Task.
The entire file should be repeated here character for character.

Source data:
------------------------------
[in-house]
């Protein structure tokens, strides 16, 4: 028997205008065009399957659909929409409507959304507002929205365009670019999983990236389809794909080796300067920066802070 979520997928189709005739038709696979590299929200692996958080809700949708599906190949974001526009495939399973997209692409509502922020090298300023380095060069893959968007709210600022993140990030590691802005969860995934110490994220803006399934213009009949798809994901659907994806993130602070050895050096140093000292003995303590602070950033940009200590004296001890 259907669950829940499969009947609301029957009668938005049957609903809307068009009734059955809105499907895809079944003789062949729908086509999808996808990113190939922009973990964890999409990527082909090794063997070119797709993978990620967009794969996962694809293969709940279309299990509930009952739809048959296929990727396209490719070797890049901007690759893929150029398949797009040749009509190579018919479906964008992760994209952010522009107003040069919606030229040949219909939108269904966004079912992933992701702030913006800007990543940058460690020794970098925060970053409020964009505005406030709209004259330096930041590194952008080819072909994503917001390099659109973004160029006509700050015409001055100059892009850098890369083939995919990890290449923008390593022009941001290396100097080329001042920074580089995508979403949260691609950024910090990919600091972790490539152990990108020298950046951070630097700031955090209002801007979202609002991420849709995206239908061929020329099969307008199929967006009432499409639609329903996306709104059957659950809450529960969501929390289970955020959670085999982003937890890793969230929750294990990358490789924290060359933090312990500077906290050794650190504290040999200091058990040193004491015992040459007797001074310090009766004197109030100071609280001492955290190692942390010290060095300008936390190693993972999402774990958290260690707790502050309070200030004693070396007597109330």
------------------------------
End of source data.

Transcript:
[in-house]
């Protein structure tokens, strides 16, 4: 028997205008065009399957659909929409409507959304507002929205365009670019999983990236389809794909080796300067920066802070 979520997928189709005739038709696979590299929200692996958080809700949708599906190949974001526009495939399973997209692409509502922020090298300023380095060069893959968007709210600022993140990030590691802005969860995934110490994220803006399934213009009949798809994901659907994806993130602070050895050096140093000292003995303590602070950033940009200590004296001890 259907669950829940499969009947609301029957009668938005049957609903809307068009009734059955809105499907895809079944003789062949729908086509999808996808990113190939922009973990964890999409990527082909090794063997070119797709993978990620967009794969996962694809293969709940279309299990509930009952739809048959296929990727396209490719070797890049901007690759893929150029398949797009040749009509190579018919479906964008992760994209952010522009107003040069919606030229040949219909939108269904966004079912992933992701702030913006800007990543940058460690020794970098925060970053409020964009505005406030709209004259330096930041590194952008080819072909994503917001390099659109973004160029006509700050015409001055100059892009850098890369083939995919990890290449923008390593022009941001290396100097080329001042920074580089995508979403949260691609950024910090990919600091972790490539152990990108020298950046951070630097700031955090209002801007979202609002991420849709995206239908061929020329099969307008199929967006009432499409639609329903996306709104059957659950809450529960969501929390289970955020959670085999982003937890890793969230929750294990990358490789924290060359933090312990500077906290050794650190504290040999200091058990040193004491015992040459007797001074310090009766004197109030100071609280001492955290190692942390010290060095300008936390190693993972999402774990958290260690707790502050309070200030004693070396007597109330």